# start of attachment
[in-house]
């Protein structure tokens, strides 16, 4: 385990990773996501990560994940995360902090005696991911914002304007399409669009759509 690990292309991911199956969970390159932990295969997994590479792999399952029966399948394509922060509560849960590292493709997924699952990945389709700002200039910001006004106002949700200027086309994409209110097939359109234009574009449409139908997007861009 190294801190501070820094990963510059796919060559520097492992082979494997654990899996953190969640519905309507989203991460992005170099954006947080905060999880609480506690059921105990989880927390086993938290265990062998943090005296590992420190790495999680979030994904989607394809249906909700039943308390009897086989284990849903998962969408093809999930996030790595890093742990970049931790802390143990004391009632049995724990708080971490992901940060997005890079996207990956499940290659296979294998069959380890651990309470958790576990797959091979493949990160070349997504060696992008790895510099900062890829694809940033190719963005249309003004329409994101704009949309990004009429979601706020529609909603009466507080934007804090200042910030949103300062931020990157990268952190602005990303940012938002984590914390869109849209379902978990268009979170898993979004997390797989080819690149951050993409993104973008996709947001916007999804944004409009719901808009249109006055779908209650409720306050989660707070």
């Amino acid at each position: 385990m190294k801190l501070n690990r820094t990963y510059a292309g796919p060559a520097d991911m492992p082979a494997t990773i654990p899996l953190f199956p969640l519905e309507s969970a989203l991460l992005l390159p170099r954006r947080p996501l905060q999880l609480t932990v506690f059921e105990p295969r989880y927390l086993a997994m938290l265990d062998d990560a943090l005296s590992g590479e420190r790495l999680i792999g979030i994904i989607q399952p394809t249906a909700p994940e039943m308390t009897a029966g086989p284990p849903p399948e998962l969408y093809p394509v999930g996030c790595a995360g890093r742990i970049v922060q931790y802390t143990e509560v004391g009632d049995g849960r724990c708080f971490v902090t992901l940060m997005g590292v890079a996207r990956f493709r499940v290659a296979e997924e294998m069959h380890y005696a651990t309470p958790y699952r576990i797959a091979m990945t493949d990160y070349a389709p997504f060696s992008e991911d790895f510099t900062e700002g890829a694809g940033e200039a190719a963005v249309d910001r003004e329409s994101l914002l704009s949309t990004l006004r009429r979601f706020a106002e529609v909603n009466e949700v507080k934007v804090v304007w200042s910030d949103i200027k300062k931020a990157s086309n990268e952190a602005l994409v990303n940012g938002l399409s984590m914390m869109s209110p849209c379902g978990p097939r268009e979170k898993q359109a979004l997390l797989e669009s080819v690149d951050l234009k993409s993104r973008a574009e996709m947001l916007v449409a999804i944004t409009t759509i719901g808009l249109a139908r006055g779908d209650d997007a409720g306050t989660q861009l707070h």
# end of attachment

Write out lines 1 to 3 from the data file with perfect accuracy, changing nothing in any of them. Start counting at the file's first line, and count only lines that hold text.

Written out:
[in-house]
């Protein structure tokens, strides 16, 4: 385990990773996501990560994940995360902090005696991911914002304007399409669009759509 690990292309991911199956969970390159932990295969997994590479792999399952029966399948394509922060509560849960590292493709997924699952990945389709700002200039910001006004106002949700200027086309994409209110097939359109234009574009449409139908997007861009 190294801190501070820094990963510059796919060559520097492992082979494997654990899996953190969640519905309507989203991460992005170099954006947080905060999880609480506690059921105990989880927390086993938290265990062998943090005296590992420190790495999680979030994904989607394809249906909700039943308390009897086989284990849903998962969408093809999930996030790595890093742990970049931790802390143990004391009632049995724990708080971490992901940060997005890079996207990956499940290659296979294998069959380890651990309470958790576990797959091979493949990160070349997504060696992008790895510099900062890829694809940033190719963005249309003004329409994101704009949309990004009429979601706020529609909603009466507080934007804090200042910030949103300062931020990157990268952190602005990303940012938002984590914390869109849209379902978990268009979170898993979004997390797989080819690149951050993409993104973008996709947001916007999804944004409009719901808009249109006055779908209650409720306050989660707070």
């Amino acid at each position: 385990m190294k801190l501070n690990r820094t990963y510059a292309g796919p060559a520097d991911m492992p082979a494997t990773i654990p899996l953190f199956p969640l519905e309507s969970a989203l991460l992005l390159p170099r954006r947080p996501l905060q999880l609480t932990v506690f059921e105990p295969r989880y927390l086993a997994m938290l265990d062998d990560a943090l005296s590992g590479e420190r790495l999680i792999g979030i994904i989607q399952p394809t249906a909700p994940e039943m308390t009897a029966g086989p284990p849903p399948e998962l969408y093809p394509v999930g996030c790595a995360g890093r742990i970049v922060q931790y802390t143990e509560v004391g009632d049995g849960r724990c708080f971490v902090t992901l940060m997005g590292v890079a996207r990956f493709r499940v290659a296979e997924e294998m069959h380890y005696a651990t309470p958790y699952r576990i797959a091979m990945t493949d990160y070349a389709p997504f060696s992008e991911d790895f510099t900062e700002g890829a694809g940033e200039a190719a963005v249309d910001r003004e329409s994101l914002l704009s949309t990004l006004r009429r979601f706020a106002e529609v909603n009466e949700v507080k934007v804090v304007w200042s910030d949103i200027k300062k931020a990157s086309n990268e952190a602005l994409v990303n940012g938002l399409s984590m914390m869109s209110p849209c379902g978990p097939r268009e979170k898993q359109a979004l997390l797989e669009s080819v690149d951050l234009k993409s993104r973008a574009e996709m947001l916007v449409a999804i944004t409009t759509i719901g808009l249109a139908r006055g779908d209650d997007a409720g306050t989660q861009l707070h």